}#PageList1 {margin-bottom:0px} .content-outer { -webkit-box-shadow:none; box-shadow:none; } #ContactForm1 { display: none ! important; } -->

December 11, 2012

IBM Breakthrough Will Use Light To Move Big Data



IBM Silicon nanophotonics
 
Computer Technology
IBM has announced a breakthrough optical communication technology which has been verified in a manufacturing environment. The technology – called “silicon nanophotonics” – uses light instead of electrical signals to transfer information for future computing systems, thus allowing large volumes of data to be moved fast between computer chips in servers, large data-centers, and supercomputers via pulses of light.
Announcing from San Fransisco this week, IBM has claimed a major breakthrough in the ability to use light instead of electrical signals to transmit information for future computing. The technology – called “silicon nanophotonics” – allows the integration of different optical components side-by-side with electrical circuits on a single silicon chip using, for the first time, sub-100nm semiconductor technology.

Silicon nanophotonics takes advantage of pulses of light for communication and provides a super highway for large volumes of data to move at rapid speeds between computer chips in servers, large datacenters, and supercomputers, thus alleviating the limitations of congested data traffic and high-cost traditional interconnects.

As seen in the image above, the IBM 90nm Silicon Integrated Nanophotonics technology is capable of integrating a photodetector (red feature on the left side of the cube) and modulator (blue feature on the right side) fabricated side-by-side with silicon transistors ( red sparks on the far right). Silicon Nanophotonics circuits and silicon transistors are interconnected with nine levels of yellow metal wires.

 “This technology breakthrough is a result of more than a decade of pioneering research at IBM,” said Dr. John E. Kelly, Senior Vice President and Director of IBM Research. “This allows us to move silicon nanophotonics technology into a real-world manufacturing environment that will have impact across a range of applications.”

The amount of data being created and transmitted over enterprise networks continues to grow due to an explosion of new applications and services. Silicon nanophotonics, now primed for commercial development, can enable the industry to keep pace with increasing demands in chip performance and computing power.

silicon nanophotonics IBM
Angled view of a portion of an IBM chip showing blue optical waveguides transmitting high-speed optical signals and yellow copper wires carrying high-speed electrical signals. IBM Silicon Nanophotonics technology is capable of integrating optical and electrical circuits side-by-side on the same chip. Image Source: IBM
Businesses are entering a new era of computing that requires systems to process and analyze, in real-time, huge volumes of information known as Big Data. Silicon nanophotonics technology provides answers to Big Data challenges by seamlessly connecting various parts of large systems, whether few centimeters or few kilometers apart from each other, and move terabytes of data via pulses of light through optical fibers.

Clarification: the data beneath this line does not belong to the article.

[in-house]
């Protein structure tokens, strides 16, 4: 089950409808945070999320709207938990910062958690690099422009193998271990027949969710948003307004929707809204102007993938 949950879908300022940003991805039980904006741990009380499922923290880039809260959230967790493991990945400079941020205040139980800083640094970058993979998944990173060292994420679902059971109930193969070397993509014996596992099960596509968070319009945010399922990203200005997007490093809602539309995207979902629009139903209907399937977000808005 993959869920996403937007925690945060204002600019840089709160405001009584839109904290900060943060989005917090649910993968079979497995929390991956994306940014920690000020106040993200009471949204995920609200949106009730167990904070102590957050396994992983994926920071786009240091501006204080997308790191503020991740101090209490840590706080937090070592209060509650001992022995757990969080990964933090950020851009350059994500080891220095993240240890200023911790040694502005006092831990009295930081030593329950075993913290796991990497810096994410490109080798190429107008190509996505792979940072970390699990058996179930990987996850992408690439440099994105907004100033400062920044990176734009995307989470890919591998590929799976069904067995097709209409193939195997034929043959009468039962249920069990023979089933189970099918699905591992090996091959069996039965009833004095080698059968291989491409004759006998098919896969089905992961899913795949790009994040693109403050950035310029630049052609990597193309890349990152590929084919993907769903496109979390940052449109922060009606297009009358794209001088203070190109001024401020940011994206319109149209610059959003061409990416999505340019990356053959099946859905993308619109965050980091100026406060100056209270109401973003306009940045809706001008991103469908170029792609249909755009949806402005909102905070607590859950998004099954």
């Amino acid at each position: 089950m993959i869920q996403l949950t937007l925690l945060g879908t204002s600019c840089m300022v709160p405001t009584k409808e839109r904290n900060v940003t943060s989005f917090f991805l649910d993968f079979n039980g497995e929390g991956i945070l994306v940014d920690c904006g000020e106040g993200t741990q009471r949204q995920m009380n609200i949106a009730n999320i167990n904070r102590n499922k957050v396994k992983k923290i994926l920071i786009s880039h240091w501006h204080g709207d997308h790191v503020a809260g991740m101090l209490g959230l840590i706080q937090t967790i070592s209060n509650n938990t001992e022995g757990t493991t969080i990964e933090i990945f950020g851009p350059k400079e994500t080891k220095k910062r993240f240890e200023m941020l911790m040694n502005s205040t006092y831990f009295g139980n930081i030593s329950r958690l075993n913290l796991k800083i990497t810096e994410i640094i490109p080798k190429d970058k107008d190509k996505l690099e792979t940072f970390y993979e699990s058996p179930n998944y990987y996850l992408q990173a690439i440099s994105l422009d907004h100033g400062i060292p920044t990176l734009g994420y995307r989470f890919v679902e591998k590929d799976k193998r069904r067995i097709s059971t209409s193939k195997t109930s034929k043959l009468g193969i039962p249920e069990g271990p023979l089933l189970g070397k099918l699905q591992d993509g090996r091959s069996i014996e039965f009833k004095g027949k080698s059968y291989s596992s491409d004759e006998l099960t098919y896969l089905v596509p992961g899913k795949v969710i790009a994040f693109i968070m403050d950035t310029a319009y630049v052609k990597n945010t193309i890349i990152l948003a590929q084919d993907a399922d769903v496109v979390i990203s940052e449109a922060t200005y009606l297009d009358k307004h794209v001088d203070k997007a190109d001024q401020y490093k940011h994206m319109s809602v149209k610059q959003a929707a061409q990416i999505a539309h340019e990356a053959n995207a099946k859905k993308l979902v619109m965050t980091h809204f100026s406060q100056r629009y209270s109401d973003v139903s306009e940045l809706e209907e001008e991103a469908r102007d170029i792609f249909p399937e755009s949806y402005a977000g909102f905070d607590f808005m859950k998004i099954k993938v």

Building on its initial proof of concept in 2010, IBM has solved the key challenges of transferring the silicon nanophotonics technology into the commercial foundry. By adding a few processing modules into a high-performance 90nm CMOS fabrication line, a variety of silicon nanophotonics components such as wavelength division multiplexers (WDM), modulators, and detectors are integrated side-by-side with a CMOS electrical circuitry.

As a result, single-chip optical communications transceivers can be manufactured in a conventional semiconductor foundry, providing significant cost reduction over traditional approaches.

IBM’s CMOS nanophotonics technology demonstrates transceivers to exceed the data rate of 25Gbps per channel. In addition, the technology is capable of feeding a number of parallel optical data streams into a single fiber by utilizing compact on-chip wavelength-division multiplexing devices. The ability to multiplex large data streams at high data rates will allow future scaling of optical communications capable of delivering terabytes of data between distant parts of computer systems.

SOURCE  IBM

By 33rd SquareSubscribe to 33rd Square


No comments :

Post a Comment

Thank you for your comment!

 
The Story of the Chessboard


The classic parable of how the inventor of the game of chess used his knowledge of exponential growth to trick an emperor is commonly used to explain the staggering and accelerating growth of technology. The 33rd square on the chessboards represents the first step into the second half of the chessboard, where exponential growth takes off.

33rd Square explores technological progress in AI, robotics, genomics, neuroscience, nanotechnology, art, design and the future as humanity encroaches on The Singularity.











Copyright 2012-2014 33rd Square | Privacy Policy | RSS | News | Submit an Article | Link to Us | Store | About Us | Contact Us